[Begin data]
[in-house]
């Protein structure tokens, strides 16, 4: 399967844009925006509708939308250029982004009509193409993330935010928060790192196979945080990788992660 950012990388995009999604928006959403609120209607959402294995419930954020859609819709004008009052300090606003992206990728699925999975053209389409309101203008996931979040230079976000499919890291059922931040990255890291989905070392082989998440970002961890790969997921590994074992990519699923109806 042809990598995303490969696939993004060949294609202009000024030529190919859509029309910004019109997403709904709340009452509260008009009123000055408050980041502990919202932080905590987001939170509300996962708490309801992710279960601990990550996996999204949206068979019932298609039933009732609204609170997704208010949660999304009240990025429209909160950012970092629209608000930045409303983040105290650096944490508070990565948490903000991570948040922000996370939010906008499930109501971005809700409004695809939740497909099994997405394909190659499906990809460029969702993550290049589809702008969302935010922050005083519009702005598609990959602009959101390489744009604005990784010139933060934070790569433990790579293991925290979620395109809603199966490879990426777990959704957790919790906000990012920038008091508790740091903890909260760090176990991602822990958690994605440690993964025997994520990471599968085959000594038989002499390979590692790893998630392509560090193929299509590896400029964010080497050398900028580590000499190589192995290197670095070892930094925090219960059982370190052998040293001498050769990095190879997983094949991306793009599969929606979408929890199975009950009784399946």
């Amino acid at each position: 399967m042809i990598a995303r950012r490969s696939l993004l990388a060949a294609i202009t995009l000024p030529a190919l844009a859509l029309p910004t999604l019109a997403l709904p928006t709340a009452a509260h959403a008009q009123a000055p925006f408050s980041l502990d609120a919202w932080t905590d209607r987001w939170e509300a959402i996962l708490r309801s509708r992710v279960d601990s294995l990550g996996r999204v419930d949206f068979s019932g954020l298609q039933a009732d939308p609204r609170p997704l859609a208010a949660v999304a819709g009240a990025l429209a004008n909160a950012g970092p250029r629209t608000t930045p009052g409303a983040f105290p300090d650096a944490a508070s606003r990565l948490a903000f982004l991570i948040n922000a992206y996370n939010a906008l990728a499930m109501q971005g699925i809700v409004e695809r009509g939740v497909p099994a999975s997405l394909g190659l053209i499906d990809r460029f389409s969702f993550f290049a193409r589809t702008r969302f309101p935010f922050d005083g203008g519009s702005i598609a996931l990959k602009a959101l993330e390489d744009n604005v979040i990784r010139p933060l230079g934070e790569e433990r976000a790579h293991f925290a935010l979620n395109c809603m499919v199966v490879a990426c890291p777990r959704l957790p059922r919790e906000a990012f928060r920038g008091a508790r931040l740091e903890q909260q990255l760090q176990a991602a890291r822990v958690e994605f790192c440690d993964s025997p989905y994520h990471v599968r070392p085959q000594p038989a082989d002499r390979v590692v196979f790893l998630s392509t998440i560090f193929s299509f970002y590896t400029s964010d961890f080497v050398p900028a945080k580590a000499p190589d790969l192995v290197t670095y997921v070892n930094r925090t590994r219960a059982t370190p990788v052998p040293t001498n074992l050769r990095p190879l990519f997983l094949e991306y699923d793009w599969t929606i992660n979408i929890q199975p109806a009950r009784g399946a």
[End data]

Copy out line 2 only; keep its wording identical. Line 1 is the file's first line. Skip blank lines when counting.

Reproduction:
């Protein structure tokens, strides 16, 4: 399967844009925006509708939308250029982004009509193409993330935010928060790192196979945080990788992660 950012990388995009999604928006959403609120209607959402294995419930954020859609819709004008009052300090606003992206990728699925999975053209389409309101203008996931979040230079976000499919890291059922931040990255890291989905070392082989998440970002961890790969997921590994074992990519699923109806 042809990598995303490969696939993004060949294609202009000024030529190919859509029309910004019109997403709904709340009452509260008009009123000055408050980041502990919202932080905590987001939170509300996962708490309801992710279960601990990550996996999204949206068979019932298609039933009732609204609170997704208010949660999304009240990025429209909160950012970092629209608000930045409303983040105290650096944490508070990565948490903000991570948040922000996370939010906008499930109501971005809700409004695809939740497909099994997405394909190659499906990809460029969702993550290049589809702008969302935010922050005083519009702005598609990959602009959101390489744009604005990784010139933060934070790569433990790579293991925290979620395109809603199966490879990426777990959704957790919790906000990012920038008091508790740091903890909260760090176990991602822990958690994605440690993964025997994520990471599968085959000594038989002499390979590692790893998630392509560090193929299509590896400029964010080497050398900028580590000499190589192995290197670095070892930094925090219960059982370190052998040293001498050769990095190879997983094949991306793009599969929606979408929890199975009950009784399946």